The Civil War seems colorful to many of us in retrospect, grey against the blue, all the romance that has built up about the War, etc. To those who lived through it, I suspect the War seemed more like a dreadful nightmare from which they could not wake. It is important to remember then those men and women who behaved with courage during this national calamity. I can think of few people braver in that conflict than Sam Davis.
Davis was born in Smyrna Tennessee in 1842. When the War came he enlisted in the Confederate 1rst Tennessee. By 1863 he had transferred to Coleman’s Scouts, a group of Confederate mounted scouts and spies who operated behind Union lines in Tennessee. On November 20, 1863 he was captured by Union forces. He was wearing a Confederate unform, but he had Union battle plans in his possession. Under the laws of war he could be hung as a spy. He was sentenced by a courtmartial to be hanged unless he revealed to his captors who had given him the battle plans, which he adamantly refused to do. Seven days after his capture he was taken out to be hanged in Pulaski, Tennessee. The night before he wrote this letter to his mother:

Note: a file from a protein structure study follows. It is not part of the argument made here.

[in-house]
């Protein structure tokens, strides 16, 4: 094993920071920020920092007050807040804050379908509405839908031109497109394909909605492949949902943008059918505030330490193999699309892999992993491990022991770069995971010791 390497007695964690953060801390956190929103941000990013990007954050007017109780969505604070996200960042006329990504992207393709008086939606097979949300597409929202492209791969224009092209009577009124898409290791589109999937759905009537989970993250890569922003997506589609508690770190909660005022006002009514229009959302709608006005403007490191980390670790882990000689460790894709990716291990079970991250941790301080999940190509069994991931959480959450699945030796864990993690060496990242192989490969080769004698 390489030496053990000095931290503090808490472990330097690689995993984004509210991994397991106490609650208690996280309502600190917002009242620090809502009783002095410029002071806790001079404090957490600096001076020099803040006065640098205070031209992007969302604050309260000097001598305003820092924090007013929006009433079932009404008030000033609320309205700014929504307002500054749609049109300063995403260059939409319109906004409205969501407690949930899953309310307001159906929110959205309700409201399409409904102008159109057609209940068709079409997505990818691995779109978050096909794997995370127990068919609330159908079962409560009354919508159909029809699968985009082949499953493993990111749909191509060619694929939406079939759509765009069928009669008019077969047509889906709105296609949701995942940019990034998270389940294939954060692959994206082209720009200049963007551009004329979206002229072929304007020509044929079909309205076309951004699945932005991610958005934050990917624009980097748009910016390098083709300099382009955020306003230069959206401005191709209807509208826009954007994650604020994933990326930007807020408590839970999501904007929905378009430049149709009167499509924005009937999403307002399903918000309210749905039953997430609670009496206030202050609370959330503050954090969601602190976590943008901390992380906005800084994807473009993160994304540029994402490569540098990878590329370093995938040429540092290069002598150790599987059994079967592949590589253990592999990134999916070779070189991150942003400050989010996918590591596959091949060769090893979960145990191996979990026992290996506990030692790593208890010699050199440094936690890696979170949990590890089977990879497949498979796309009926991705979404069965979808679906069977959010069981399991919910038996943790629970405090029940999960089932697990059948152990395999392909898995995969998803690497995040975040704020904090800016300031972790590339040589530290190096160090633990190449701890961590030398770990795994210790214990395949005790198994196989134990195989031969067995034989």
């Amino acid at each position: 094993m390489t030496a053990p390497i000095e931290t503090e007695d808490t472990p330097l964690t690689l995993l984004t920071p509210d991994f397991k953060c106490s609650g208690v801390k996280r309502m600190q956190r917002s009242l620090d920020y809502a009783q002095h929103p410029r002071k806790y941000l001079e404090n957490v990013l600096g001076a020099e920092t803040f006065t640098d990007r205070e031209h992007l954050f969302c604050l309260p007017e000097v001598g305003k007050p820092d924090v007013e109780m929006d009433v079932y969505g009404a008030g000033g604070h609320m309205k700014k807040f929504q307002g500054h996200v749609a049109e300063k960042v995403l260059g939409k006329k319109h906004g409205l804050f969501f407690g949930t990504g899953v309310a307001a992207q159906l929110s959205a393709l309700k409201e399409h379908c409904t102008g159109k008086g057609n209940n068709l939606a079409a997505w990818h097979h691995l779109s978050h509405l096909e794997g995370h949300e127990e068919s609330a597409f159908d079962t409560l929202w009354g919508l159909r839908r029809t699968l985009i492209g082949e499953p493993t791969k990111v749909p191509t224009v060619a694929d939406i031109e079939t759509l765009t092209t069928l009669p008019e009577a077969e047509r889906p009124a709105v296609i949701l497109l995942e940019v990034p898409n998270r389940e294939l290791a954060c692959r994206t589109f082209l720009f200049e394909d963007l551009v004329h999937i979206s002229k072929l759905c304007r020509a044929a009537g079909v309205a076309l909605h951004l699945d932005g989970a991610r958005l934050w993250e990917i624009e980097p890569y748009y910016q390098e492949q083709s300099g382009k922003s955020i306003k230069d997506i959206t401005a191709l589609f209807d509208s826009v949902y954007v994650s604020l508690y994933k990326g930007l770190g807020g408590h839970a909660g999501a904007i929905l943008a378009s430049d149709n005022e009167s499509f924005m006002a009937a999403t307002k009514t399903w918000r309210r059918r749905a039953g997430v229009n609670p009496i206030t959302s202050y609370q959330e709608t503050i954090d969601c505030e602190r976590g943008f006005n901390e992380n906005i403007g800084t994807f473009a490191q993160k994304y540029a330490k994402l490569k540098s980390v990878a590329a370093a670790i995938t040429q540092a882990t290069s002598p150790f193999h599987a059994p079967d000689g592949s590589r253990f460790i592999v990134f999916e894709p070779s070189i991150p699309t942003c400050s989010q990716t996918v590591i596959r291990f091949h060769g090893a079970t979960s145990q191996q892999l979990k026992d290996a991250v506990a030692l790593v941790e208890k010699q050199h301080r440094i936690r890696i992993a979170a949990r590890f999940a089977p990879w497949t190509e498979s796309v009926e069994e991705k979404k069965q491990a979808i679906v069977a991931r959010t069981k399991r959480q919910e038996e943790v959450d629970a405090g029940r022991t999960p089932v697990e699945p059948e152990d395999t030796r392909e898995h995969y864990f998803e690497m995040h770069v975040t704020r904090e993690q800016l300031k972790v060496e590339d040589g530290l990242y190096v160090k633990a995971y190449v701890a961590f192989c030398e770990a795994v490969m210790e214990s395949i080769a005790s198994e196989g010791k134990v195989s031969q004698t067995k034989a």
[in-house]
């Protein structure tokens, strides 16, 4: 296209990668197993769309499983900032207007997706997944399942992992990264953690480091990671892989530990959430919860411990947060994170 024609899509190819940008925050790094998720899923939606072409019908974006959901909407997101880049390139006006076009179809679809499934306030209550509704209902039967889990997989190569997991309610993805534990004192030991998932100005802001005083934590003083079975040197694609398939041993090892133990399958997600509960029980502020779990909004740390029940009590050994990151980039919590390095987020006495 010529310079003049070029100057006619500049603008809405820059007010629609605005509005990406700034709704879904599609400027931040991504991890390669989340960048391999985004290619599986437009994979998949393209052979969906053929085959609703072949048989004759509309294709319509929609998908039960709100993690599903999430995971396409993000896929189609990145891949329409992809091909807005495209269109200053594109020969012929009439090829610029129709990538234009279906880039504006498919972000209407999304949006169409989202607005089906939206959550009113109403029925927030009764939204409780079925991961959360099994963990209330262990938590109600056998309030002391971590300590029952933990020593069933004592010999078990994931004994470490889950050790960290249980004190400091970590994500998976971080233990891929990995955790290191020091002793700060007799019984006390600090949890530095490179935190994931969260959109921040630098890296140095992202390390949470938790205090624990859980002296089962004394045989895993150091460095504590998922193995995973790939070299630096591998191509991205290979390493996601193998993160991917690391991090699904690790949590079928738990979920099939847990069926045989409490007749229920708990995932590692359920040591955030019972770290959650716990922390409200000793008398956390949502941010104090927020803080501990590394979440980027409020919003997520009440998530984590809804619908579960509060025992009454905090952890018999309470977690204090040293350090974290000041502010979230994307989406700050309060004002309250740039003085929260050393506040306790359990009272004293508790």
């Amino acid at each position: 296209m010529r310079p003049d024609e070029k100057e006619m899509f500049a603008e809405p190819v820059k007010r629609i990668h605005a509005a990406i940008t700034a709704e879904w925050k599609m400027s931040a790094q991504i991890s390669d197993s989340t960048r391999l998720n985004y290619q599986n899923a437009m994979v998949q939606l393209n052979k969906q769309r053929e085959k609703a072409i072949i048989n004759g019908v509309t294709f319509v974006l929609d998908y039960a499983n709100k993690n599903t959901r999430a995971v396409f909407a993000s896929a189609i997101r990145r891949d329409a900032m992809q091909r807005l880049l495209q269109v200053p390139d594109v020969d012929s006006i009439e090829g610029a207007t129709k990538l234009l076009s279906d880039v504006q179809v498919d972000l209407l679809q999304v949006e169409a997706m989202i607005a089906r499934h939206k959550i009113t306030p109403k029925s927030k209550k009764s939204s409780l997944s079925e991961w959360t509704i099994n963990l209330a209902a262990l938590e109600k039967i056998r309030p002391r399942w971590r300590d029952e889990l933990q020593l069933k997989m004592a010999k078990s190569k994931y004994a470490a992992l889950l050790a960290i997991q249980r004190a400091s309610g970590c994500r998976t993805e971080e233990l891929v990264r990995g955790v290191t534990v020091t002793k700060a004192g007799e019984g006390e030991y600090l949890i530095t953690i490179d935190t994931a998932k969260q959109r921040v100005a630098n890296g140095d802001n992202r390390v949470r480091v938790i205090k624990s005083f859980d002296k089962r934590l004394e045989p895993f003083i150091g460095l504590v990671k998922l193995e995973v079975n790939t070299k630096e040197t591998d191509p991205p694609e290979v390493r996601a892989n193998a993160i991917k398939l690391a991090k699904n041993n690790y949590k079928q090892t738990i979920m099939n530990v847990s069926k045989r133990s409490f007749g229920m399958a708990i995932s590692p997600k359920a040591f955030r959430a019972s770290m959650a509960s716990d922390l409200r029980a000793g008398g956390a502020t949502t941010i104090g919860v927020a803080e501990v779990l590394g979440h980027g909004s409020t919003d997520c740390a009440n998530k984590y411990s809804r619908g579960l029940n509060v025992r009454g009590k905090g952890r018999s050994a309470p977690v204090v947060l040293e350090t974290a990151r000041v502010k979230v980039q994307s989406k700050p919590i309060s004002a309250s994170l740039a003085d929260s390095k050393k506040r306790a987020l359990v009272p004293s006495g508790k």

Mother and Father, do not forget me. Think of me when I am dead, but do not grieve for me. It will not do any good. Father, you can send after my remains if you want to do so. They will be at Pulaski, Tenn. I will leave some things, too, with the hotel keeper for you. Pulaski is in Giles county, Tenn., south of Columbia.
His captors had grown fond of him and pleaded with him to save his life by naming his contact. The Union officer in charge of the hanging detail appeared nervous and Davis told him, “Officer, I did my duty. Now, you do yours.”
Just before the noose was placed around his neck, he uttered the words that made his memory immortal in the South: